On December 20, 2010, five years after the United States Supreme Court struggled with resolving the scope of Clean Water Act (“CWA”) jurisdiction in Rapanos v. United States (2006) 126 S.Ct. 2208, the EPA and the US Army Corps of Engineers have sent a draft December 2010 “Clean Water Protection Guidance” (“2010 Draft Guidance”) to the White House Office of Management and Budget (“OMB”) that would reportedly “clarify Clean Water Act responsibilities.” The 2010 Draft Guidance represents a significant departure from the Existing Guidance as it relies more explicitly on Justice Kennedy’s “significant nexus” test for determining CWA jurisdiction in the Rapanos decision.
If adopted, the 2010 Draft Guidance will considerably expand federal jurisdiction under the CWA. Notable points of departure that 2010 Draft Guidance makes from the Existing Guidance include:
• It refers to Justice Scalia’s Rapanos test for determining CWA jurisdiction only as the “plurality standard” and allows staff to apply that standard as an option in the limited situations of evaluating jurisdiction over tributaries and wetlands adjacent to other waterbodies, but does not encourage staff to use either test interchangeably.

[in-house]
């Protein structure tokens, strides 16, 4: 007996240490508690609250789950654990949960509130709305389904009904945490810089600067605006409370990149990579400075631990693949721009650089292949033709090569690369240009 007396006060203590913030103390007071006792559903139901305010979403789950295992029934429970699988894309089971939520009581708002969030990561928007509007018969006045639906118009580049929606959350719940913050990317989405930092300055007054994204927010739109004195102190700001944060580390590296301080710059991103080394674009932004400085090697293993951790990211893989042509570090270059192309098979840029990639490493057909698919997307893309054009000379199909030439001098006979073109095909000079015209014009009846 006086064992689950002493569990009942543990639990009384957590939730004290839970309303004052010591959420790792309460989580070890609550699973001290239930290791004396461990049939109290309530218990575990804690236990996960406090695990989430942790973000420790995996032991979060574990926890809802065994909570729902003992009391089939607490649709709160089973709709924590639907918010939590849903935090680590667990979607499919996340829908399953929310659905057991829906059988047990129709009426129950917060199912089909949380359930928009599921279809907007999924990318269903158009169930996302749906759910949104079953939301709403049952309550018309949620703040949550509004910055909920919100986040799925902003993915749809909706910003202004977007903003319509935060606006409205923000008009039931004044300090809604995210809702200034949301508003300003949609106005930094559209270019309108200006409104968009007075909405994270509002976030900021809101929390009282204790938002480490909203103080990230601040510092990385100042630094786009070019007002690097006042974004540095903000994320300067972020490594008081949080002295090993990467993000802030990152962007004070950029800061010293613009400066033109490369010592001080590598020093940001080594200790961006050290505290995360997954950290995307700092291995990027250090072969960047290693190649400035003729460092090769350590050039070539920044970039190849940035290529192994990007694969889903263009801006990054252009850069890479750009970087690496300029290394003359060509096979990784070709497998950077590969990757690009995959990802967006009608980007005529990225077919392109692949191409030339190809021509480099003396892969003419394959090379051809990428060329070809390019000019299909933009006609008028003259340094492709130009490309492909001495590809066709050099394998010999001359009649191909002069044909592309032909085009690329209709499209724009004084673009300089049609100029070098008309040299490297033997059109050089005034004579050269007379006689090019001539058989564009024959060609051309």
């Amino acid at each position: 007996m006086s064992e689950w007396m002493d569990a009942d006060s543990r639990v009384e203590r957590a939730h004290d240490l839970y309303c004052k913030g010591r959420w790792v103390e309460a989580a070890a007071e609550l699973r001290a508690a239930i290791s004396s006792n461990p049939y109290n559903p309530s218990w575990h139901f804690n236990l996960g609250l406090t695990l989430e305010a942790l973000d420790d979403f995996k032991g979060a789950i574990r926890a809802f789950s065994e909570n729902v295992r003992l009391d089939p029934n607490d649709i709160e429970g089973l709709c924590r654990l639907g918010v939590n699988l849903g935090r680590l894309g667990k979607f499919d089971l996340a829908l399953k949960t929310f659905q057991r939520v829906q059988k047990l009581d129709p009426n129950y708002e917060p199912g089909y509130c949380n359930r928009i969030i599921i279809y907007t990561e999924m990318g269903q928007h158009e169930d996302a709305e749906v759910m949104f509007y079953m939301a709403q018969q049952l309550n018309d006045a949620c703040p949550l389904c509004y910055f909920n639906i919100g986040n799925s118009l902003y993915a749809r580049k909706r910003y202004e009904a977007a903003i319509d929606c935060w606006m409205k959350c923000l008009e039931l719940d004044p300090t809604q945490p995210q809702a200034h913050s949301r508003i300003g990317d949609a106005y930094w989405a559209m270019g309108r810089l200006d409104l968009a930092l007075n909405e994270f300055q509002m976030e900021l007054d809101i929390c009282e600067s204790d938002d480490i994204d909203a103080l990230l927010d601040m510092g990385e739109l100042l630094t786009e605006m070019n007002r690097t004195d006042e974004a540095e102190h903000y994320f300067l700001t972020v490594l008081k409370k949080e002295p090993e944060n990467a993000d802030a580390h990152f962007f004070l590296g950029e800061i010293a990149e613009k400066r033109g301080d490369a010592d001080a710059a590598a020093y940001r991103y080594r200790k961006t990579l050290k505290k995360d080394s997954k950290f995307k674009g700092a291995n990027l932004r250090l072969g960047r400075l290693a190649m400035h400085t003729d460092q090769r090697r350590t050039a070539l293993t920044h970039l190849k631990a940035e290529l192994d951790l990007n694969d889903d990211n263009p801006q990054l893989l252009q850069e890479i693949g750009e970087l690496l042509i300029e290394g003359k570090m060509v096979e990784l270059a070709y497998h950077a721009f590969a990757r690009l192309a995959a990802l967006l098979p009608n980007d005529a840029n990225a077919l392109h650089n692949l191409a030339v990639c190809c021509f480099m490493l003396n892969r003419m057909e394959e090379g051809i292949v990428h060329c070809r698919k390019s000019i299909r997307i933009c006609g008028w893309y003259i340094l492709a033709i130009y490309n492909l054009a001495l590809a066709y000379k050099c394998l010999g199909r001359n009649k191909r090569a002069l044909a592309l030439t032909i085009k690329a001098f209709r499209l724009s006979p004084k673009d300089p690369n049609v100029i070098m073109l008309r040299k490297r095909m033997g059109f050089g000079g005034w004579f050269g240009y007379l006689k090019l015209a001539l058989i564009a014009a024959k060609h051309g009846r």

• It eliminates the “continuous” and “three month” elements of definition of seasonal tributaries in the Existing Guidance and sets jurisdiction based on whether such waters “are relatively permanent, meaning at least seasonal.”
• It addresses the scope of the CWA’s key term “waters of the United States” for all CWA provisions that use the term, including the Section 402 NPDES permit program, the Section 311 oil spill program, the water quality standards and total maximum daily load programs under Section 303, and the Section 401 State water quality certification process, while the Existing Guidance was limited on its face to CWA Section 404 determinations.
• It does not address CWA jurisdiction over waste treatment systems or prior converted croplands or any of the exemptions from CWA Section 404 permitting provided by CWA Section 404(f).
Under Executive Order 12866, OMB has up to 90 days (until March 20, 2011) to review the 2010 Draft Guidance and suggest changes for the agencies to make before the Guidance is released. EPA and the Corps will also provide an opportunity for public comment on this draft guidance.